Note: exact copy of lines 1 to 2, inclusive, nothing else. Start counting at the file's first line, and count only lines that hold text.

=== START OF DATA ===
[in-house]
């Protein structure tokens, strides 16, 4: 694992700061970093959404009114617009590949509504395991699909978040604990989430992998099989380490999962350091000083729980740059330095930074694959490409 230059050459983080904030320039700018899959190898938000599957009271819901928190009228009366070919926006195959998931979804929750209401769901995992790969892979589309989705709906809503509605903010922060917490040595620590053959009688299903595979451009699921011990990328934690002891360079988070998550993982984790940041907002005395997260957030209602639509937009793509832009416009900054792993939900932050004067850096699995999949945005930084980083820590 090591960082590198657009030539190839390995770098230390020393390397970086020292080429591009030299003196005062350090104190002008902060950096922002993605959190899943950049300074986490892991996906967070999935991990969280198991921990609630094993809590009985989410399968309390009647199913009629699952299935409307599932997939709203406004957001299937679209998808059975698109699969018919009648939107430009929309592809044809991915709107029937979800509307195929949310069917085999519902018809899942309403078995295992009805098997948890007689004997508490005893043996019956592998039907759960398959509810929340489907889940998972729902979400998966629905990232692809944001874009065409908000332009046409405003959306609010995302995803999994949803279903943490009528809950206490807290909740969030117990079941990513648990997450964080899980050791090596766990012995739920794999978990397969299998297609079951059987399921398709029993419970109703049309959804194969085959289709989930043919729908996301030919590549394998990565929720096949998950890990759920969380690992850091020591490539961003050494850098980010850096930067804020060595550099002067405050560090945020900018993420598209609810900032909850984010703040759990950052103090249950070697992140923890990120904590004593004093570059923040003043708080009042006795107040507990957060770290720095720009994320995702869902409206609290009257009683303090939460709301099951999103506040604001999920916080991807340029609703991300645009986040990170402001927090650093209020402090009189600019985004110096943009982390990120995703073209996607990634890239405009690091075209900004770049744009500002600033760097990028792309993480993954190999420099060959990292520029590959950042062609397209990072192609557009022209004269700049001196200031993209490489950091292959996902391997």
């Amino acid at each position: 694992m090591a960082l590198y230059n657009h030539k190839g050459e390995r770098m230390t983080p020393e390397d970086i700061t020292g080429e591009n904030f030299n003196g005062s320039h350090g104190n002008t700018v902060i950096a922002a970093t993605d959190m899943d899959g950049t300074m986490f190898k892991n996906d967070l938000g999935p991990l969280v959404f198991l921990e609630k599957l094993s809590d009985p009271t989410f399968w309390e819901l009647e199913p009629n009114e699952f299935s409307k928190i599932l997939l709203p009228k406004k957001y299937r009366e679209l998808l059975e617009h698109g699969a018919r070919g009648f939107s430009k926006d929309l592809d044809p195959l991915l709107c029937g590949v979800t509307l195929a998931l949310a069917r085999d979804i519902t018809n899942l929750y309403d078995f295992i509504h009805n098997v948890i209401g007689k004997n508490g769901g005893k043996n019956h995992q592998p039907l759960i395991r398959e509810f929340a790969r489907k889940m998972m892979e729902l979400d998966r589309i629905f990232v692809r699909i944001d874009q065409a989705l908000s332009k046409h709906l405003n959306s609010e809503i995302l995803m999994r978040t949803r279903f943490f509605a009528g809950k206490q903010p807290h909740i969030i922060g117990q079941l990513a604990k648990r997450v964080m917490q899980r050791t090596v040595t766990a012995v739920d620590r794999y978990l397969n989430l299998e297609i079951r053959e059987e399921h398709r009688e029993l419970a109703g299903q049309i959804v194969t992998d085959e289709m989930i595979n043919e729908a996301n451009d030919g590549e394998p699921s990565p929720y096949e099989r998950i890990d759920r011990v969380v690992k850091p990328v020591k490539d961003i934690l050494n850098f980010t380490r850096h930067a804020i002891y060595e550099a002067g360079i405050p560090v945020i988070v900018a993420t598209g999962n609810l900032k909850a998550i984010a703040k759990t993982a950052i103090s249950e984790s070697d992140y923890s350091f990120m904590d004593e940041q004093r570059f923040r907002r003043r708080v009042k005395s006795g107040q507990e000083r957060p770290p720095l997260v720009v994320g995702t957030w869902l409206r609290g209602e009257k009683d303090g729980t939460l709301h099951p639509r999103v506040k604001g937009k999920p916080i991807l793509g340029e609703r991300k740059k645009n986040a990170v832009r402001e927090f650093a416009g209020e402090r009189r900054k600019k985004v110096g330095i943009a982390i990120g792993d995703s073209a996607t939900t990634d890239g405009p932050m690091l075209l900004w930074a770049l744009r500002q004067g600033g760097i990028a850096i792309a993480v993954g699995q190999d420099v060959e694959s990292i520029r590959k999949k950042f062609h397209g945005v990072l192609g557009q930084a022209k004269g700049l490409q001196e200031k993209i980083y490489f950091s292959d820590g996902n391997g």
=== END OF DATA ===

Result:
[in-house]
């Protein structure tokens, strides 16, 4: 694992700061970093959404009114617009590949509504395991699909978040604990989430992998099989380490999962350091000083729980740059330095930074694959490409 230059050459983080904030320039700018899959190898938000599957009271819901928190009228009366070919926006195959998931979804929750209401769901995992790969892979589309989705709906809503509605903010922060917490040595620590053959009688299903595979451009699921011990990328934690002891360079988070998550993982984790940041907002005395997260957030209602639509937009793509832009416009900054792993939900932050004067850096699995999949945005930084980083820590 090591960082590198657009030539190839390995770098230390020393390397970086020292080429591009030299003196005062350090104190002008902060950096922002993605959190899943950049300074986490892991996906967070999935991990969280198991921990609630094993809590009985989410399968309390009647199913009629699952299935409307599932997939709203406004957001299937679209998808059975698109699969018919009648939107430009929309592809044809991915709107029937979800509307195929949310069917085999519902018809899942309403078995295992009805098997948890007689004997508490005893043996019956592998039907759960398959509810929340489907889940998972729902979400998966629905990232692809944001874009065409908000332009046409405003959306609010995302995803999994949803279903943490009528809950206490807290909740969030117990079941990513648990997450964080899980050791090596766990012995739920794999978990397969299998297609079951059987399921398709029993419970109703049309959804194969085959289709989930043919729908996301030919590549394998990565929720096949998950890990759920969380690992850091020591490539961003050494850098980010850096930067804020060595550099002067405050560090945020900018993420598209609810900032909850984010703040759990950052103090249950070697992140923890990120904590004593004093570059923040003043708080009042006795107040507990957060770290720095720009994320995702869902409206609290009257009683303090939460709301099951999103506040604001999920916080991807340029609703991300645009986040990170402001927090650093209020402090009189600019985004110096943009982390990120995703073209996607990634890239405009690091075209900004770049744009500002600033760097990028792309993480993954190999420099060959990292520029590959950042062609397209990072192609557009022209004269700049001196200031993209490489950091292959996902391997």